Someone asked W. why he was not received in The Atlantic? "How should I know? They will have none of me. I have met Aldrich—used to in New York, at the beershop—indeed, have met Howells often enough. [See indexical note p169.3] They are friendly in all personal ways, of course. But when I was in Boston, although Aldrich called on me—and O'Reilly, who is my ardent friend (noble O'Reilly!), went several times to see him and induce him to invite me to contribute to the magazine—he made no tenders of literary hospitality: he was dead still and let me go." Had he ever tried them with verses? "Yes, years ago, with Elemental Drifts, for instance, which they published—and some others, I believe. [See indexical note p169.4] Don't think I blame 'em—feel anyway hard about all this: it all belongs to the story—I always take what comes: kicks, blessings, anything. No man of that stripe could accept me on the whole—could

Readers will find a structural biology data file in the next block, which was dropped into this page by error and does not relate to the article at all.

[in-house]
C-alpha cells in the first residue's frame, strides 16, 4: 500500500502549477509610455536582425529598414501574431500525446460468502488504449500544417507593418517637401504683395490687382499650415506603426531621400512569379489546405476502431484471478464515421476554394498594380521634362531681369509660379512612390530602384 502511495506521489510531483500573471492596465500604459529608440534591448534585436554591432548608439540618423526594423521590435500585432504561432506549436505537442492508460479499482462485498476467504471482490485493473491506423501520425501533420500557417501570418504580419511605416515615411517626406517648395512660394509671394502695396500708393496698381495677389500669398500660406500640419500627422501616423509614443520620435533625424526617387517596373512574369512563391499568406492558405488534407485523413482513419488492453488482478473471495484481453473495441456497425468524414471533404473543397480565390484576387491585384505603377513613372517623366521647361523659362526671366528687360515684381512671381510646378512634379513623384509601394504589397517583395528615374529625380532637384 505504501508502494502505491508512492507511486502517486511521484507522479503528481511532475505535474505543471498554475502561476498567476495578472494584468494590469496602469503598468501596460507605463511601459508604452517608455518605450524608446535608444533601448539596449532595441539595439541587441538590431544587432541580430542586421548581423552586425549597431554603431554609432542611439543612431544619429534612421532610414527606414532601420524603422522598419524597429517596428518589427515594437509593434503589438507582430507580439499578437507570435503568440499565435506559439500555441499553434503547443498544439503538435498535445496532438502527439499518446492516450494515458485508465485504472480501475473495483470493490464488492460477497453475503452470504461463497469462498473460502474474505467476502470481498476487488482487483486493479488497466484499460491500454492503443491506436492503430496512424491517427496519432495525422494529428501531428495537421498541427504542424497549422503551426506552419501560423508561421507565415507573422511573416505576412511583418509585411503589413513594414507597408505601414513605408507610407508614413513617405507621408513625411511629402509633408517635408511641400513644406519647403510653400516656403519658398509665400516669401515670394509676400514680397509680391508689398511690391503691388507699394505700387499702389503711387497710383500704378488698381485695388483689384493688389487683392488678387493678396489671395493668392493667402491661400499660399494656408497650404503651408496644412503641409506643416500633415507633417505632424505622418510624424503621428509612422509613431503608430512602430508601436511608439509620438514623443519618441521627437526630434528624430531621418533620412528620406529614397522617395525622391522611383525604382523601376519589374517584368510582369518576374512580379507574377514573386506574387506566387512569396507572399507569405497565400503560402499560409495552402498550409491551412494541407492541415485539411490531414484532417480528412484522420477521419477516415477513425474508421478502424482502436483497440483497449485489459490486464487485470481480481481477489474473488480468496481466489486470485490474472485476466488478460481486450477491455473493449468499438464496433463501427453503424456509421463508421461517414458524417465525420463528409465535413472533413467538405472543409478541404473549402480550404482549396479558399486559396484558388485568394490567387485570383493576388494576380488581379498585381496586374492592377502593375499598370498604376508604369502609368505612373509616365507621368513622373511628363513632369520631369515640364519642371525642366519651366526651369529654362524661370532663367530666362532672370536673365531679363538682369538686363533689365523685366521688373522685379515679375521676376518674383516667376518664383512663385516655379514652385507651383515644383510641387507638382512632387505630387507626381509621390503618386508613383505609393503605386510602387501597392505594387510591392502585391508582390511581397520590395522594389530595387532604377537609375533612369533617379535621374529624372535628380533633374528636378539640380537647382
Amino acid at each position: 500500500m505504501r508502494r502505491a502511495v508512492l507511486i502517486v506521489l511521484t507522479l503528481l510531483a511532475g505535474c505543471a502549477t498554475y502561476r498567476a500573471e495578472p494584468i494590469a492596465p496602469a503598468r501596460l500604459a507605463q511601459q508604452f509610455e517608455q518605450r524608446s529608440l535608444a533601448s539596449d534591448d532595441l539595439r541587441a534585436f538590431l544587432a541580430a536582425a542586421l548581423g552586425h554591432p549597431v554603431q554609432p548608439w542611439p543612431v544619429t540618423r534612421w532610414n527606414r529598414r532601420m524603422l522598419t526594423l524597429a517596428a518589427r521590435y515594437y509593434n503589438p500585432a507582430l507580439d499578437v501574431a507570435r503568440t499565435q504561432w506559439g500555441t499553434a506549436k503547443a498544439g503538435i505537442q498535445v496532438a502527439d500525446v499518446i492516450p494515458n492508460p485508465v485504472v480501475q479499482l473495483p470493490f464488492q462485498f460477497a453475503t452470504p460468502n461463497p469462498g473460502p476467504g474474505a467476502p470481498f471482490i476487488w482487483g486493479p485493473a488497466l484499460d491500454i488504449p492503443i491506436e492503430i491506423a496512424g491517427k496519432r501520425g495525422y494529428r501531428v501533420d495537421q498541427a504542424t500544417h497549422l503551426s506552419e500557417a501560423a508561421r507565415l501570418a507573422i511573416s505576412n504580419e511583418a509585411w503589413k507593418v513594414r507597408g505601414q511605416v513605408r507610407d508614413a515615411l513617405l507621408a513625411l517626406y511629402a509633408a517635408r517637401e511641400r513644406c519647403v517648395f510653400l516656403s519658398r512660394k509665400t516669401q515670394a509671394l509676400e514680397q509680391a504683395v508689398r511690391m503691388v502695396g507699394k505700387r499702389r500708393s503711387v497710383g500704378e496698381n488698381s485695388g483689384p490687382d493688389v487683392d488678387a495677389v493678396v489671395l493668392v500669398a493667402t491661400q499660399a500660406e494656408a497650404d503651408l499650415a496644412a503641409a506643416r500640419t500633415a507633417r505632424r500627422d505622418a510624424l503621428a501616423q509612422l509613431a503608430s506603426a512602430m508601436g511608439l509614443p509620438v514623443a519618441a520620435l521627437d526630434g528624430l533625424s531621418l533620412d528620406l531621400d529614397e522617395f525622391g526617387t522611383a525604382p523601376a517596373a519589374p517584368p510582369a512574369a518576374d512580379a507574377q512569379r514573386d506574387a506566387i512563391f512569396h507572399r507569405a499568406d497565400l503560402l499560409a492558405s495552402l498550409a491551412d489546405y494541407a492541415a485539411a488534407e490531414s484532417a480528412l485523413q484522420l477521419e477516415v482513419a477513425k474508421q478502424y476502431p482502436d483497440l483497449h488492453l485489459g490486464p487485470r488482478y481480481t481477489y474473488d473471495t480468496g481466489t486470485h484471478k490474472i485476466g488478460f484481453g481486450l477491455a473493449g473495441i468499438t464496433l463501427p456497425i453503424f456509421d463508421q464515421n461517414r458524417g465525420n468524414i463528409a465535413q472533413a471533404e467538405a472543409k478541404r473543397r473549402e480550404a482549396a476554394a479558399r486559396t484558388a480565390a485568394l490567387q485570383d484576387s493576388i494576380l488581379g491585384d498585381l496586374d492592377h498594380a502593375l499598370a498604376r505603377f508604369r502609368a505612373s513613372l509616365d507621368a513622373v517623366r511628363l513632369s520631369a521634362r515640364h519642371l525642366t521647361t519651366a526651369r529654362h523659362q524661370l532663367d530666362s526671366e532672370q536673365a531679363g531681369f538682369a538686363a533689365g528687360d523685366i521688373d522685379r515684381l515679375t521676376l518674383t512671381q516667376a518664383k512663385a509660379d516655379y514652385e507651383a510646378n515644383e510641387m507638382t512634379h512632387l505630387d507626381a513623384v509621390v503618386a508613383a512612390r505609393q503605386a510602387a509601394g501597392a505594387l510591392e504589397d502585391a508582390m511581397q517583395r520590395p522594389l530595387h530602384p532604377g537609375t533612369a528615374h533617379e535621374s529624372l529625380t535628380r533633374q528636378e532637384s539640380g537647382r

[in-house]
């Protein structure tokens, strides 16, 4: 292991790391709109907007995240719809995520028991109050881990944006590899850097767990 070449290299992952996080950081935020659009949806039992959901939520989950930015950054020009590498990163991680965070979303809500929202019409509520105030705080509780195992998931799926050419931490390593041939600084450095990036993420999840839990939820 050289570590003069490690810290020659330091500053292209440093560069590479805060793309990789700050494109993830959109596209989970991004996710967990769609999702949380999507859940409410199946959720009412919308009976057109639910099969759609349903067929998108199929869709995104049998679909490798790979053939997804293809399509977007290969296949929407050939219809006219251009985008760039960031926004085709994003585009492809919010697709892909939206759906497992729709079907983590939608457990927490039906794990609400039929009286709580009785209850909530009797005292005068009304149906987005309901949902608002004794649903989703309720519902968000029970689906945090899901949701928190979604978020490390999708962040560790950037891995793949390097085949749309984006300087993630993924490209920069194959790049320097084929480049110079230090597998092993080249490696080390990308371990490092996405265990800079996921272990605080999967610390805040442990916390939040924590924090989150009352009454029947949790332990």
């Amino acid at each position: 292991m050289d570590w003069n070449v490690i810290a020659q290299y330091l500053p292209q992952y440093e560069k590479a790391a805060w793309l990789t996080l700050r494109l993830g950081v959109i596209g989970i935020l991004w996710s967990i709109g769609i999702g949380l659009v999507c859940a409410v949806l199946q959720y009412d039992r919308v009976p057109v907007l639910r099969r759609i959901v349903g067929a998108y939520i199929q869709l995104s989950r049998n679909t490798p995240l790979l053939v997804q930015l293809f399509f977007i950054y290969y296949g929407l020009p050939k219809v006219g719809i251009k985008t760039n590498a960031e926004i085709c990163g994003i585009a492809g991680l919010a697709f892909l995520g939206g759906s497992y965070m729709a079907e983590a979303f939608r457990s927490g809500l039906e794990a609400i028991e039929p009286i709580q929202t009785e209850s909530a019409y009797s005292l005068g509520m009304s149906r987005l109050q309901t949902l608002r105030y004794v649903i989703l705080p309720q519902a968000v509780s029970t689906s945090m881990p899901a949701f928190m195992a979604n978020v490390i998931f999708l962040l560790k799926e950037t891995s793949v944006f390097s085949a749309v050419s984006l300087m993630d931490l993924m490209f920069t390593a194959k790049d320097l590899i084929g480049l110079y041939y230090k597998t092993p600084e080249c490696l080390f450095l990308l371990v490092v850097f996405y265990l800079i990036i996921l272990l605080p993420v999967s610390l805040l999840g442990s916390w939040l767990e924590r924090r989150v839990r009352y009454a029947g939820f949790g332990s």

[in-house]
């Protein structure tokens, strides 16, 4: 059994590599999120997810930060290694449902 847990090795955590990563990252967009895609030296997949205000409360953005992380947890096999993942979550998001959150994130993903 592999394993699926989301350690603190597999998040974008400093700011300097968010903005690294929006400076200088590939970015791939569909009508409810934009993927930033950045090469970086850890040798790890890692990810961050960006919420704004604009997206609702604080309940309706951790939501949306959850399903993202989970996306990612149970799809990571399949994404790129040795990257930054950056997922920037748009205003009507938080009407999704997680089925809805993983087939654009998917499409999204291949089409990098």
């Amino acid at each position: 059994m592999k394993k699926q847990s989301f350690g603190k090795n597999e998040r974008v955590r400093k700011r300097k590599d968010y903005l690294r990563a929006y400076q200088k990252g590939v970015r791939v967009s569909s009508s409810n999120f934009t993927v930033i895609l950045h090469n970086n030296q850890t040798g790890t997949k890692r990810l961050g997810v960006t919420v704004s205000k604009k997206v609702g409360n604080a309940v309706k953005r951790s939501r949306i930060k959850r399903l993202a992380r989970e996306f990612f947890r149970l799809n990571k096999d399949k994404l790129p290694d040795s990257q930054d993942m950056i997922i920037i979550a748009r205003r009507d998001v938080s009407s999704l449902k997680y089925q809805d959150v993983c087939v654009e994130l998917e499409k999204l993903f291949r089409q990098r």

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say 'yes' without a touch of 'no.' Take Stedman. He is as warm as any: a splendid, openhanded, openminded fellow: I think Stedman likes me as a critter. [See indexical note p170.1] He has been in Washington,—where he knew the O'Connors—is familiar with my hospital and other experiences—is generous, cordial, conciliatory. He likes me, as I say (or believe) as a critter—a human being—my build, port, practice: this perhaps more or less without qualification. But when it comes to my books he shies some—they are more or less suspected. Stedman may be right—the books may be wrong—I am not taking sides: I am only describing a situation. [See indexical note p170.2] Stedman has a wife—a superb woman: her friendly disposition towards me has always been in evidence. Her influence on my side has perhaps helped some to save me with Stedman. Gilder is much the same as Stedman: is friendly, listens to me, admits my measure—yet looks with distrust on all the claims of my friends, especially at the fund from abroad, of which he said once to Talcott Willaims or Tom Donaldson: 'That galls me—I can't get over it!'"